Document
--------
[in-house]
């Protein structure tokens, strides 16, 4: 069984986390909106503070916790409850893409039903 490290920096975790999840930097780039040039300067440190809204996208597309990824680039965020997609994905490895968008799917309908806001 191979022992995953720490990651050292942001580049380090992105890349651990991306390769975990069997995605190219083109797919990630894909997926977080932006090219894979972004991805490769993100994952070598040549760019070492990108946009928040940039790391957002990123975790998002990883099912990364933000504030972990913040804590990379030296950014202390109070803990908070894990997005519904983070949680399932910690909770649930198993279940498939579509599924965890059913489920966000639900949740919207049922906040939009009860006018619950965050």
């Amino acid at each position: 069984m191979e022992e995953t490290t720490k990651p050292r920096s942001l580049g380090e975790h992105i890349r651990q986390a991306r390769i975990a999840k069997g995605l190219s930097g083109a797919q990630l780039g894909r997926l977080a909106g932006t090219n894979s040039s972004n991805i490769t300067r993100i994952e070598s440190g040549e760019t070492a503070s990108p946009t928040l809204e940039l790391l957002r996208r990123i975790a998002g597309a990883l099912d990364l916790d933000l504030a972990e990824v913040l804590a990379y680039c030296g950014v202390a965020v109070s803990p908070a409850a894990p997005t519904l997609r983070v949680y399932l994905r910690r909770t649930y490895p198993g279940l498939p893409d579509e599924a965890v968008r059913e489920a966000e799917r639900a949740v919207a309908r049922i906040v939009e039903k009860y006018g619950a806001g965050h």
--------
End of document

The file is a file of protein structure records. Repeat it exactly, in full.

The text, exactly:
[in-house]
């Protein structure tokens, strides 16, 4: 069984986390909106503070916790409850893409039903 490290920096975790999840930097780039040039300067440190809204996208597309990824680039965020997609994905490895968008799917309908806001 191979022992995953720490990651050292942001580049380090992105890349651990991306390769975990069997995605190219083109797919990630894909997926977080932006090219894979972004991805490769993100994952070598040549760019070492990108946009928040940039790391957002990123975790998002990883099912990364933000504030972990913040804590990379030296950014202390109070803990908070894990997005519904983070949680399932910690909770649930198993279940498939579509599924965890059913489920966000639900949740919207049922906040939009009860006018619950965050």
């Amino acid at each position: 069984m191979e022992e995953t490290t720490k990651p050292r920096s942001l580049g380090e975790h992105i890349r651990q986390a991306r390769i975990a999840k069997g995605l190219s930097g083109a797919q990630l780039g894909r997926l977080a909106g932006t090219n894979s040039s972004n991805i490769t300067r993100i994952e070598s440190g040549e760019t070492a503070s990108p946009t928040l809204e940039l790391l957002r996208r990123i975790a998002g597309a990883l099912d990364l916790d933000l504030a972990e990824v913040l804590a990379y680039c030296g950014v202390a965020v109070s803990p908070a409850a894990p997005t519904l997609r983070v949680y399932l994905r910690r909770t649930y490895p198993g279940l498939p893409d579509e599924a965890v968008r059913e489920a966000e799917r639900a949740v919207a309908r049922i906040v939009e039903k009860y006018g619950a806001g965050h």